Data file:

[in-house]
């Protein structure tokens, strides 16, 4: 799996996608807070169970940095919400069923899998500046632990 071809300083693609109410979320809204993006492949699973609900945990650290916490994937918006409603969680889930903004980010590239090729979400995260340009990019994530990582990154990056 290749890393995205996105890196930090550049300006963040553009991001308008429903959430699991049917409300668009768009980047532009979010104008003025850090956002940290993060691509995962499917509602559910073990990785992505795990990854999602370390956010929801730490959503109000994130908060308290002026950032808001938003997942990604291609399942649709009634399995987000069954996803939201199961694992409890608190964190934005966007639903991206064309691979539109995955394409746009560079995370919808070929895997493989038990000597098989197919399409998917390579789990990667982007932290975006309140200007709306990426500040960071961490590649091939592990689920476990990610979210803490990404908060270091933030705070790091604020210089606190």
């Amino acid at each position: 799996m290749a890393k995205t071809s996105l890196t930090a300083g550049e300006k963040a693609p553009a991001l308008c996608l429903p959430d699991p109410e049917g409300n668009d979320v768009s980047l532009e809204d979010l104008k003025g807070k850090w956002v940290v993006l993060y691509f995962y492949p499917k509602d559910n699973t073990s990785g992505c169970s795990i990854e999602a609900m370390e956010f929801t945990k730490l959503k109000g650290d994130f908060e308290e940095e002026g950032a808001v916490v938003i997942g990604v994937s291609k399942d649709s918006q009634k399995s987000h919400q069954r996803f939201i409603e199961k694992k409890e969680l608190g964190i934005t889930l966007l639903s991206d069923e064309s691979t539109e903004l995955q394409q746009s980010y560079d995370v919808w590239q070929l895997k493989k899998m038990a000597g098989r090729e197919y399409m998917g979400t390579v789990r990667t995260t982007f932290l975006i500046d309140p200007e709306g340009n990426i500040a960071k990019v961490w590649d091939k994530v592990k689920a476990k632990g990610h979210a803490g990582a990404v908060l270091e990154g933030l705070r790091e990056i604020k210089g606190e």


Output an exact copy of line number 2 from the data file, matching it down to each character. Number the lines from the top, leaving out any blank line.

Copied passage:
């Protein structure tokens, strides 16, 4: 799996996608807070169970940095919400069923899998500046632990 071809300083693609109410979320809204993006492949699973609900945990650290916490994937918006409603969680889930903004980010590239090729979400995260340009990019994530990582990154990056 290749890393995205996105890196930090550049300006963040553009991001308008429903959430699991049917409300668009768009980047532009979010104008003025850090956002940290993060691509995962499917509602559910073990990785992505795990990854999602370390956010929801730490959503109000994130908060308290002026950032808001938003997942990604291609399942649709009634399995987000069954996803939201199961694992409890608190964190934005966007639903991206064309691979539109995955394409746009560079995370919808070929895997493989038990000597098989197919399409998917390579789990990667982007932290975006309140200007709306990426500040960071961490590649091939592990689920476990990610979210803490990404908060270091933030705070790091604020210089606190």